Reframing the Concept of Risk

My wife and I were in a hospital room a few weeks ago waiting to go into the operating room for her c-section for the birth of our twins. She had to answer a bunch of questions, fill out a seemingly endless pile of paperwork and listen to various doctors and nurses describe what was going to happen that day along with any risks involved.

The anesthesiologist went through a laundry list of potential side effects from the anesthesia he would be administering to her for the surgery. He talked about potential headaches, numbness, nausea, vomiting, itchiness, and a whole host of other potential issues. He then walked us through the probabilities for each scenario. One was 1 out of every 400 people. Another was 1 out of every 5,000 and so on.

It would have been easy to freak out about these statistics and I’m sure many people do. But this doctor had a great closing line before he exited the room to give us some perspective on the situation. He said, “But don’t worry too much about all of these risks. The riskiest thing you did today was the drive over here. You’re far more likely to get injured in a car accident than see something go wrong in the operating room.”

I love the way he framed this because perception and reality are often at odds when it comes to understanding risk.

Research studies have shown that the way doctors frame outcomes can actually change their patient’s mind about going through with a surgical procedure or not. Patient decisions are much different when the doctor says “you have a 90% chance of survival” versus “you have a 10% chance of mortality.” People will also judge a risk to be higher if they’re told it’s “1 out of 100” than if they’re told it has a “1 percent chance of happening.”

It’s not only framing but our perception of risk that matters.

For example, after 9/11, people were terrified to fly so more people took to the road and drove to their destination. One study calculated that nearly 1,600 more people died on the road in car accidents in the year following 9/11 because of this uptick in car travelers.

My colleague Barry Ritholtz has a great presentation he does at conferences where he tries to put risk into perspective. Here’s one of his slides on the leading causes of death:

Cars kill more people than handguns. Obesity kills something like 100,000 people a year. But people are far more worried about relatively minor risks because they feel more tangible in the moment.

People are scared of terrorist attacks because we see them on the news every time they occur. It’s not hard to find people who are worried about being on a plane or in a big city because of the potential for a terrorist attack but you rarely, if ever, hear people actively worrying about heart disease or a car accident.

So why do we have such a hard time identifying perceived from actual risks?

Part of it is based on culture. Then there’s the fact that fear sells. The media wouldn’t play up bad news so much if people weren’t attracted to these types of stories. But a lot of it has to do with how our brains are hardwired.

In his book, The Science of Fear: How the Culture of Fear Manipulates BrainDaniel Gardner describes some of our pitfalls when it comes to framing risk properly:

Once a belief is in place, we screen what we see and hear in a biased way that ensures our beliefs are “proven” correct. Psychologists have also discovered that people are vulnerable to something called group polarization — which means that when people who share beliefs get together in groups, they become more convinced that their beliefs are right and they become more extreme in their views. Put confirmation bias, group polarization, and culture together, and we start to understand why people can come to completely different views about which risks are frightening and which aren’t worth a second thought.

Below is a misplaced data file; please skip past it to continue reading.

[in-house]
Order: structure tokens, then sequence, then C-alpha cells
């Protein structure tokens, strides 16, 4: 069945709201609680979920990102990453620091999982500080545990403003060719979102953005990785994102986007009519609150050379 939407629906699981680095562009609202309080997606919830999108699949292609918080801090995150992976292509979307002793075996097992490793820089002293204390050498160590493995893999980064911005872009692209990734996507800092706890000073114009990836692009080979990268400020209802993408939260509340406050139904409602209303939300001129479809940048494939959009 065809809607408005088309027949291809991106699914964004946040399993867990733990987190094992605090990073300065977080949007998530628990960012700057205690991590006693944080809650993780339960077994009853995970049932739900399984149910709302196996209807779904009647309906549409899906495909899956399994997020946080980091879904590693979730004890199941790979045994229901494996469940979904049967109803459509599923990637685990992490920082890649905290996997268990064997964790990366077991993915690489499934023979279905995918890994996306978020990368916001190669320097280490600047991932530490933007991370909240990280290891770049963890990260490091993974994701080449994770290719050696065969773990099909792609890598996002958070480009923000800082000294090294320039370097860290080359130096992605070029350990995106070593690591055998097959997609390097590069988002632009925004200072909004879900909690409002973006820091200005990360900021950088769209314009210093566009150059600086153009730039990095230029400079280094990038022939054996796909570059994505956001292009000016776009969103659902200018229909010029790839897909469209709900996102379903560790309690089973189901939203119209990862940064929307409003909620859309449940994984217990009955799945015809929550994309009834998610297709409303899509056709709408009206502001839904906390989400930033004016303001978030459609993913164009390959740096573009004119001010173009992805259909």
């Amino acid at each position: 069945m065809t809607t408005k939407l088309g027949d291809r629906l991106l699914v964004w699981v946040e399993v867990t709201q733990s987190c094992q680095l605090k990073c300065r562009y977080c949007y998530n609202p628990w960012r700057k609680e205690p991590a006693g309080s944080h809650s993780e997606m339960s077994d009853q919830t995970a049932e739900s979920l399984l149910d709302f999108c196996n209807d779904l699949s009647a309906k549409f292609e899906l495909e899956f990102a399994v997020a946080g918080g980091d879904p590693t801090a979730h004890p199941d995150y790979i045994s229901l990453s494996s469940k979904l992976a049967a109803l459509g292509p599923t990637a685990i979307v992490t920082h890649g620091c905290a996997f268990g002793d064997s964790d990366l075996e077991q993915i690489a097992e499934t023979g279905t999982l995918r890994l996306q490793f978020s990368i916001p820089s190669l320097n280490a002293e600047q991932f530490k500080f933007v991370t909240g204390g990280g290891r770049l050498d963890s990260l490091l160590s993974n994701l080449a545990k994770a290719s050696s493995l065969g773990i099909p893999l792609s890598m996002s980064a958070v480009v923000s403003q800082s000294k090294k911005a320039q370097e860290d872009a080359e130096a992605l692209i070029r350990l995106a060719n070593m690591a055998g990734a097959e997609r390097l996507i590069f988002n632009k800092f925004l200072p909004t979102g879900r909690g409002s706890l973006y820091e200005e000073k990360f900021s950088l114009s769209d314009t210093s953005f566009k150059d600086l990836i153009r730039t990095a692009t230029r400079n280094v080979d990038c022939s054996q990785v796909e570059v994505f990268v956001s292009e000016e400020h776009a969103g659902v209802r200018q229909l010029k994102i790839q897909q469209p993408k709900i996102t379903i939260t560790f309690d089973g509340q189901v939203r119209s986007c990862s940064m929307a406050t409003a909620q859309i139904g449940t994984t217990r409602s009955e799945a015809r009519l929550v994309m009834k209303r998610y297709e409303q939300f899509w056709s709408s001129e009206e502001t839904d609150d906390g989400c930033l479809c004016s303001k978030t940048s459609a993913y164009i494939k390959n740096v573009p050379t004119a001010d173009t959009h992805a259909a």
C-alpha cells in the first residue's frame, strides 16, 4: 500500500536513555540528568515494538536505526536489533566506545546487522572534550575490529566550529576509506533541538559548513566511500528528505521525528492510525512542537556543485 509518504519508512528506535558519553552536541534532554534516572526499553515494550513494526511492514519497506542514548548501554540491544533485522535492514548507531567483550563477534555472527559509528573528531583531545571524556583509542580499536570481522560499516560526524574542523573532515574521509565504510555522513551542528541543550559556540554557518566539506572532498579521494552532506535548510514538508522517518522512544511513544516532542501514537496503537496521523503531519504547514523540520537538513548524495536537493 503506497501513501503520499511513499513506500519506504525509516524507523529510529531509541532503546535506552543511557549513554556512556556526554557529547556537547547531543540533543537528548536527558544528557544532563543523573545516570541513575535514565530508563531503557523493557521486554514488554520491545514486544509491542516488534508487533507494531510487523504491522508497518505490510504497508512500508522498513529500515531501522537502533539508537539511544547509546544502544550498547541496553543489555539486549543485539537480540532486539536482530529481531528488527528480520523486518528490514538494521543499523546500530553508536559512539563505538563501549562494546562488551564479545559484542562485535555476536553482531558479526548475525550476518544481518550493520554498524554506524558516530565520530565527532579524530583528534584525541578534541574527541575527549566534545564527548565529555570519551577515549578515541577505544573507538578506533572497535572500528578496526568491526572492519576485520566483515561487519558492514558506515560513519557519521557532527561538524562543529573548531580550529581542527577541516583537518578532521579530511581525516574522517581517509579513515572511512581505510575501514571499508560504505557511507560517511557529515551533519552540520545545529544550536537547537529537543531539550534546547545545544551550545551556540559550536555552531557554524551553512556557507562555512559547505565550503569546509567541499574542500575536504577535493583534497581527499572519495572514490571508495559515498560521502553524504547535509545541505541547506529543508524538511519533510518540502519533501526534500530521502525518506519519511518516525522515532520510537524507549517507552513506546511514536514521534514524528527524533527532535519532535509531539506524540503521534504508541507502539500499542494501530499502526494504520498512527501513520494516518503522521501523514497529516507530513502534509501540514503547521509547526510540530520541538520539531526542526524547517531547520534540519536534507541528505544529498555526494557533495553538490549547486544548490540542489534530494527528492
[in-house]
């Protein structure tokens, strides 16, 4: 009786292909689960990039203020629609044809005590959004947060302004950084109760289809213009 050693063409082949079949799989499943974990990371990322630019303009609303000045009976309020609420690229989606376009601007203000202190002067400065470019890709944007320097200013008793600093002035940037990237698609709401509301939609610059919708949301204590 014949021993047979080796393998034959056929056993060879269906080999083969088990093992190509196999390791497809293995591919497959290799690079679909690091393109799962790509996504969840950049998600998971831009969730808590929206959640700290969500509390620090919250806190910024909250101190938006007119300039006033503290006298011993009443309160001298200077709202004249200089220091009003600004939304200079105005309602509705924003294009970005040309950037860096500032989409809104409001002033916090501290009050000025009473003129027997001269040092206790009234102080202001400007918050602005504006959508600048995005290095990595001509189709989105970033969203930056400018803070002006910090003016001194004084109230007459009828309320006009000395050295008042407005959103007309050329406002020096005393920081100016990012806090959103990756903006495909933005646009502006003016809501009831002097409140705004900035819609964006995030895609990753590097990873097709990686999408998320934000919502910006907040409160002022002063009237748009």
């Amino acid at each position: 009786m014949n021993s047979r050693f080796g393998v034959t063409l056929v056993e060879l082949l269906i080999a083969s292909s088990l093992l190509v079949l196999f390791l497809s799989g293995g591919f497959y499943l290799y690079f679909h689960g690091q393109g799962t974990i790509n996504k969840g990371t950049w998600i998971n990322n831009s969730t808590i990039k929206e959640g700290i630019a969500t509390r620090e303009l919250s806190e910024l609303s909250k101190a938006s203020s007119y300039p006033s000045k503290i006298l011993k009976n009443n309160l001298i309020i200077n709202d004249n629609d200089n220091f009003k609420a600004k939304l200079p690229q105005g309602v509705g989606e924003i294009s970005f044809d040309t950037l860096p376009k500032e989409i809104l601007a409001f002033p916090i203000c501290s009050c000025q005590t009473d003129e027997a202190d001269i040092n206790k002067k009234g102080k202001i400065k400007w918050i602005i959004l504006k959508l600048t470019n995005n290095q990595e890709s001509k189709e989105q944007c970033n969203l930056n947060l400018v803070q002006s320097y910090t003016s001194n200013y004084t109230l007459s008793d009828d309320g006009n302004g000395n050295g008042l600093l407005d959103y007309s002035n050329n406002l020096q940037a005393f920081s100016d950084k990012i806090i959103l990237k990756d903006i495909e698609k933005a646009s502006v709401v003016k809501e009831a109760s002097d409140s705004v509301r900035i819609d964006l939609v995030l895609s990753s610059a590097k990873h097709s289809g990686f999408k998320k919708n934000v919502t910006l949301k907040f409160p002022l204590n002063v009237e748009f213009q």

It’s also much easier to simply be afraid of that with which we can easily recall to memory. Gardner uses Daniel Kahneman’s two systems of thought to explain:

You may have just watched the evening news and seen a shocking report about someone like you being attacked in a quiet neighborhood at midday in Dallas. That crime may have been in another city in another state. It may have been a very unusual, even bizarre crime — the very qualities that got it on the evening news across the country. And it may be that if you think about this a little — if you get System Two involved — you would agree that this example really doesn’t tell you much about your chance of being attacked, which, according to the statistics, is incredibly tiny. But none of that matters. All that System One knows is that the example was recalled easily. Based on that alone, it concludes that risk is high and it triggers the alarm — and you feel afraid when you really shouldn’t.

There are plenty of parallels to investing here. Investors are constantly fighting the last war by trying to hedge out risks after they’ve already occurred. Short-term fears often disrupt the most well-intentioned long-term plans. Most normal investors don’t pay attention to the financial markets until something bad happens. Then they’re all ears and looking to do something, anything to allay their fears.

Anyone who has followed the markets since the Great Recession should be well aware of the fact that fear and pessimism are a far better selling tactic than calm and optimism. The negative view always sounds more intelligent than the positive one these days.

Risks obviously do exist, in both the markets and other aspects of life. But it makes sense to slow down a little before overreacting to the latest news headlines. There’s never been a better time to be alive but people have a hard time understanding this when we have the mentality of acting first and thinking later.

The Science of Fear

Further Reading:
Disconfirmations, Framing & Satisficing

Now here’s what I’ve been reading lately: